Day 4: Wednesday, July 10th, 2019
Sarahan - Kalpa (Hindustan-Tibet Road) (120 km)
First we go down from 2200 m to Jeori at 1400 m and now follow the course of the Satluj on the legendary Hindustan-Tibet road into the Kinnaur valley.
Fascinated, we follow the wonderful curves through the road carved into the rock above the river. Again and again we stop in amazement to admire the construction of this road built into the rock. The road was built by hand around 1850 without the help of modern machines. What a masterpiece!
Most of the Hindustan-Tibet Road runs through the Kinnaur Valley. It runs along the banks of the Satluj River and finally reaches Tibet at the Shipki La Pass.
Reckong Peo, the headquarters of the Kinnaur district, is about 235 km from the state capital Shimla. The district opened to foreigners and the outside world in 1989. The British Governor General of India, Lord Dalhousie (1848-1856), commissioned the construction of the Hindustan Tibet Road in June 1850.
After a tea break near the huge hydroelectric power station Nathpa Jhakri, one of them we approach today's destination Kalpa.
Before we can drive up to the hotel, we have to go to the checkpoint in Kalpa for the Inner Border Permission. Since the office is not permanently manned in the afternoon, we have to arrive in Kalpa by noon.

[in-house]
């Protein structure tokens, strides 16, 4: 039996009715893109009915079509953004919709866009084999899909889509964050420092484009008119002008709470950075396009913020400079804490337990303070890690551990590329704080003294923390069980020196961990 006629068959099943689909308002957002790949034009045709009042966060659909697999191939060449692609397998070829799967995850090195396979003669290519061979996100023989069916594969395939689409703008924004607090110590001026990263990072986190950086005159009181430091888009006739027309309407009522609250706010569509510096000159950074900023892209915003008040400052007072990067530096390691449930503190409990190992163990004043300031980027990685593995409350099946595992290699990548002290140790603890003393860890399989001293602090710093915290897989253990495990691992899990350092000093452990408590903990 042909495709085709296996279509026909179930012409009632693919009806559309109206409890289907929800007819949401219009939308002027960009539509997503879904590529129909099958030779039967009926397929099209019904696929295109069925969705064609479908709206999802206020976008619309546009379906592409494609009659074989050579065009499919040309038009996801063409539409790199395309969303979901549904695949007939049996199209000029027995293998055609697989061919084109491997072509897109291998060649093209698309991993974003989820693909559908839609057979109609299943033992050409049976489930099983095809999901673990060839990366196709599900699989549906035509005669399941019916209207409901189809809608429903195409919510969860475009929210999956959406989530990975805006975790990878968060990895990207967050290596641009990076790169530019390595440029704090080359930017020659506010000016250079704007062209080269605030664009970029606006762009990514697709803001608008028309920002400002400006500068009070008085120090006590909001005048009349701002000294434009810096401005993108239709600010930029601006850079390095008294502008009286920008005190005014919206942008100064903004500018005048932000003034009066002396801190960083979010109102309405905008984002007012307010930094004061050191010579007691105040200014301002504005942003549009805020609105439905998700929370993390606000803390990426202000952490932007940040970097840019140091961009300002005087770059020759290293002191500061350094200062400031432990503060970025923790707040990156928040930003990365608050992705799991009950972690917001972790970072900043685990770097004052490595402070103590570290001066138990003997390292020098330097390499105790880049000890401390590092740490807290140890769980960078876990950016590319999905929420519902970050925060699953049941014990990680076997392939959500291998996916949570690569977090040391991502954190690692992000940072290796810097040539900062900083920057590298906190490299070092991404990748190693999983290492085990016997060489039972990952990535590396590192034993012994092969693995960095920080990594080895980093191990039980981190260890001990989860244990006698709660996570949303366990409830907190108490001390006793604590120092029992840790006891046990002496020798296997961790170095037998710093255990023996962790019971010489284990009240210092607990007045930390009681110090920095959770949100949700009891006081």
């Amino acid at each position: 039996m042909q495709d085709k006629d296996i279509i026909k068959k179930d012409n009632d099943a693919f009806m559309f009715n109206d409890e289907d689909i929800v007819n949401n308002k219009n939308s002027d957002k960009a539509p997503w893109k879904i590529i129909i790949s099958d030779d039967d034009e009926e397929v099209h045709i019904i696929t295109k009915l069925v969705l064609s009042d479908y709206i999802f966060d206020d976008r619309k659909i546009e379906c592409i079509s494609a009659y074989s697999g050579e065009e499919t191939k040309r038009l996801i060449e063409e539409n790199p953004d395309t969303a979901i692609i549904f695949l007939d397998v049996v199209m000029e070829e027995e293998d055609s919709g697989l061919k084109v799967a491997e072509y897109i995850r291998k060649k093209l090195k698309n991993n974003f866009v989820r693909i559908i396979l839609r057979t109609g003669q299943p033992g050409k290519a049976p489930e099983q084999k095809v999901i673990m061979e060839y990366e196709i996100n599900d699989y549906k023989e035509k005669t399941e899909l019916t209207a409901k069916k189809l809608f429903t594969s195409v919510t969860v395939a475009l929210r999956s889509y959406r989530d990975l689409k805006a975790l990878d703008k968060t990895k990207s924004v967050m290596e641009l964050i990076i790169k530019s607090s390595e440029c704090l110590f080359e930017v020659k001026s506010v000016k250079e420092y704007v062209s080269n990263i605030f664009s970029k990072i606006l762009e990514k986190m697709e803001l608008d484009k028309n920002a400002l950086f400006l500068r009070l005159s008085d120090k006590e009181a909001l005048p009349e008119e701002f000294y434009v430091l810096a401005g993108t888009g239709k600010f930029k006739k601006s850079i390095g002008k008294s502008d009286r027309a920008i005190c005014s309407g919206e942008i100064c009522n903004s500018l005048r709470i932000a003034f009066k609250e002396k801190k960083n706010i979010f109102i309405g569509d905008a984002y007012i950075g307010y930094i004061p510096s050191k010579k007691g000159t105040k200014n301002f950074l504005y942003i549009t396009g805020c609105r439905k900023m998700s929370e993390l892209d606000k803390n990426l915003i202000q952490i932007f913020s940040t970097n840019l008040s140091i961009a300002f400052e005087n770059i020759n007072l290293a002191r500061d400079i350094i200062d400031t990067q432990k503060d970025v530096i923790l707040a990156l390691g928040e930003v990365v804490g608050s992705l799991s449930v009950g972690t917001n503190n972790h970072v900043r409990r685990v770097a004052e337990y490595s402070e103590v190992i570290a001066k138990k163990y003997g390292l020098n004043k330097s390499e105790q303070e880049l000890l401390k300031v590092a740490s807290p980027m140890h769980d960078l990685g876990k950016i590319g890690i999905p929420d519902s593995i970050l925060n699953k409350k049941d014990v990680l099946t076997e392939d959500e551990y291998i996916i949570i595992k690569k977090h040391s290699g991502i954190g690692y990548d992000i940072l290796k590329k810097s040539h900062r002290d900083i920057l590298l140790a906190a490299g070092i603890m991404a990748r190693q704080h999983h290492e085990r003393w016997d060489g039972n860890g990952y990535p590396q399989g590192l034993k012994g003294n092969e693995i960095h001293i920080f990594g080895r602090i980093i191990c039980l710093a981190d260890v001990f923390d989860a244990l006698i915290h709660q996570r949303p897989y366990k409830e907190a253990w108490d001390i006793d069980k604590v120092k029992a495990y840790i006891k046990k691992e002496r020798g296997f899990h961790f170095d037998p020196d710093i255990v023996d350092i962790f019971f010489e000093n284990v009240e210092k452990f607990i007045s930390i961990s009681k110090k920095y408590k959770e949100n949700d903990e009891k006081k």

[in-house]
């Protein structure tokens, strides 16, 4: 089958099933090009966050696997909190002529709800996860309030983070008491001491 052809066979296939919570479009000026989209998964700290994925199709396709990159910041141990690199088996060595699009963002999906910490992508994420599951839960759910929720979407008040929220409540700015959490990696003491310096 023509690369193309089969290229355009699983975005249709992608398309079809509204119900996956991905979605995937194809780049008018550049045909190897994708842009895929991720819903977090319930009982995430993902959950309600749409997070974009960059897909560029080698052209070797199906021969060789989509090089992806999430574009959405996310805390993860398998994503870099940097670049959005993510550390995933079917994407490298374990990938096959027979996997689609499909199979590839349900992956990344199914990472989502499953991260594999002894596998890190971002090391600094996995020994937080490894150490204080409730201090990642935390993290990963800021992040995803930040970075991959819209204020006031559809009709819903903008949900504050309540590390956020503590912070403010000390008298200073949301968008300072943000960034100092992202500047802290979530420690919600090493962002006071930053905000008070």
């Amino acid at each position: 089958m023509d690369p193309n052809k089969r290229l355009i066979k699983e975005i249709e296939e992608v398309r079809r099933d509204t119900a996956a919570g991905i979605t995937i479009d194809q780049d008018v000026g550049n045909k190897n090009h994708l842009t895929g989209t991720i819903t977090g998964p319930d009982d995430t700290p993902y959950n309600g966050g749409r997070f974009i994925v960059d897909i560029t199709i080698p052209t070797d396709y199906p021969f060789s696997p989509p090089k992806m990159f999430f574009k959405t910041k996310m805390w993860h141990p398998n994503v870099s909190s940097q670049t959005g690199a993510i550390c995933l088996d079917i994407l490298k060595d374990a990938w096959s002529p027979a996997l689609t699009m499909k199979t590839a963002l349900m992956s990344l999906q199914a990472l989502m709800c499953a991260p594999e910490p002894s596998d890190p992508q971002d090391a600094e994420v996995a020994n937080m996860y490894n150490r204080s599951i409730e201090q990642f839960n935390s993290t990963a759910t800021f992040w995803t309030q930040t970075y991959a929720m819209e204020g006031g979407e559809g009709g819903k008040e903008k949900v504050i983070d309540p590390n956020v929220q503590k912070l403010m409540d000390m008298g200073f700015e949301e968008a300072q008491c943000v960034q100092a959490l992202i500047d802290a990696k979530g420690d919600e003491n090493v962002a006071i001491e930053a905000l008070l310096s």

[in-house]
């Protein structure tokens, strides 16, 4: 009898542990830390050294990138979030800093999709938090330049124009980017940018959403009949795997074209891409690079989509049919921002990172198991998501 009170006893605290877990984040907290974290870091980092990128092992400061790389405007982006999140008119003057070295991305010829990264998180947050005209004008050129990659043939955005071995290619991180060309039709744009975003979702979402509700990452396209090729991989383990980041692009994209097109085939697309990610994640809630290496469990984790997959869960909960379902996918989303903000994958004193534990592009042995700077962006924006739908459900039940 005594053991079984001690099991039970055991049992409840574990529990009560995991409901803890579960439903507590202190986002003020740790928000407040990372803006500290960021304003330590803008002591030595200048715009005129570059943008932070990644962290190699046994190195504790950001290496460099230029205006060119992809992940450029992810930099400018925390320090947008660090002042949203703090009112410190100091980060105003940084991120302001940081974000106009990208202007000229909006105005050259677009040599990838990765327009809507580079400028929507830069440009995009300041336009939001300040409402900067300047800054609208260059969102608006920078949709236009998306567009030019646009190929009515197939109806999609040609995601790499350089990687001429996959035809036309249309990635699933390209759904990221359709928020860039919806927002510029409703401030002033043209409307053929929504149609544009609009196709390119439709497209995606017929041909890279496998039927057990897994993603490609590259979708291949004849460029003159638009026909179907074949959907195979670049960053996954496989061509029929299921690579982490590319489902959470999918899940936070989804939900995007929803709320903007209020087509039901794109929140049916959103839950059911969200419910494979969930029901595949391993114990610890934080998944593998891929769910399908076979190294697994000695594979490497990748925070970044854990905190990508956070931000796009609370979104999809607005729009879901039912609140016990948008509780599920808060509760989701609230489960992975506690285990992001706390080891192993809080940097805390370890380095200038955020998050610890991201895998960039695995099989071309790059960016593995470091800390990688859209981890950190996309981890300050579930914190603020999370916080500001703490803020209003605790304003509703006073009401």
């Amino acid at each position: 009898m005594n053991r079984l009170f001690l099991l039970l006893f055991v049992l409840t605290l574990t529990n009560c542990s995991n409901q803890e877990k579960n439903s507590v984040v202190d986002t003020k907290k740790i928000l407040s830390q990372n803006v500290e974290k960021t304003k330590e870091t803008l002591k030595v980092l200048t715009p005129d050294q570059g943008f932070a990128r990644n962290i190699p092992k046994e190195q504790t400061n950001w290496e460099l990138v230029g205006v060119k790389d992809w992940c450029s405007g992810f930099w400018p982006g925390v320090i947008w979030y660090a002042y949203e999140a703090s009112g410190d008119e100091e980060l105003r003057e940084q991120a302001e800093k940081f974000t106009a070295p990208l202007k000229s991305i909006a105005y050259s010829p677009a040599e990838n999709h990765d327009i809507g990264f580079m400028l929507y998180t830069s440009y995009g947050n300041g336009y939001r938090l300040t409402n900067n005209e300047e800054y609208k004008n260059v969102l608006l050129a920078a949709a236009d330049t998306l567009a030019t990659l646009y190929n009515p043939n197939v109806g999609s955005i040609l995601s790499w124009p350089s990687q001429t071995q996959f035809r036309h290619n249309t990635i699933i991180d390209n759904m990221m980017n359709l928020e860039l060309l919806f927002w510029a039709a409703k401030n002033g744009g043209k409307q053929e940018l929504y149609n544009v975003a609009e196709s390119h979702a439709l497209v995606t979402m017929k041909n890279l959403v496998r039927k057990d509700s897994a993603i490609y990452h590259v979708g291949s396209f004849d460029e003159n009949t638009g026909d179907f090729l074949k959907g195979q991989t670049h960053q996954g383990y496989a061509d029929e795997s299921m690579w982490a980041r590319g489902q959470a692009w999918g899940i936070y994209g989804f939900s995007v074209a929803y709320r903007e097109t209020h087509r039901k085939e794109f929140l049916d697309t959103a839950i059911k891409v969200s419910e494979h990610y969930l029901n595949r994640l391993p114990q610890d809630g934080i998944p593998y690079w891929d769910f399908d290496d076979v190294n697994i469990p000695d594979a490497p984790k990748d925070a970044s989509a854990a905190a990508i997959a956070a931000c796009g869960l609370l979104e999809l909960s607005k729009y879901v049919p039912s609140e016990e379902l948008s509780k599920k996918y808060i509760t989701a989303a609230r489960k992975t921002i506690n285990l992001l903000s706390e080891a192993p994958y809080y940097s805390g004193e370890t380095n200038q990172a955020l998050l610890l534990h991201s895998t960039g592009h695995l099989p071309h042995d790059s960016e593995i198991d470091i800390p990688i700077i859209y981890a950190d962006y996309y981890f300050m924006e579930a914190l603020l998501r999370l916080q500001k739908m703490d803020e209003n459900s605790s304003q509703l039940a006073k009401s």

Foreigners wishing to visit the Lahaul & Spiti Valley and Kinnaur Protected Areas must obtain permission here. We have to register because the region borders directly on Tibet and thus on China.
The passports are collected and the participants are summoned individually to the control office. The procedure takes about one and a half hours.
Then it goes up serpentines to the hotel directly opposite the Kinnaur Kailash, which this year shows itself in all its glory. Its pyramid shape is reminiscent of the Matterhorn.
Shortly before the hotel, Denny had a mishap: It turned 180 ° into the steep hotel driveway. Denny remains standing behind the man in front of him, maximally to the right. He puts his right foot next to the shoulder and there is no stopping him: he loses his balance and falls down the slope with the 180 kg bullet.
Fortunately, the machine breaks down and doesn't roll any further like Denny. He gets away with the shock and a bruised shoulder. With combined forces, the comrades hurrying to help lift the Enfield back onto the road.
Denny quickly recovers from the shock and can continue the next day.
After lunch, some explore the area on foot, others by motorcycle and discover a side valley that is so spectacularly rugged that we explore it together the next day.
Day 5: Thursday, July 11th, 2019
Kalpa - Kaza (240 km)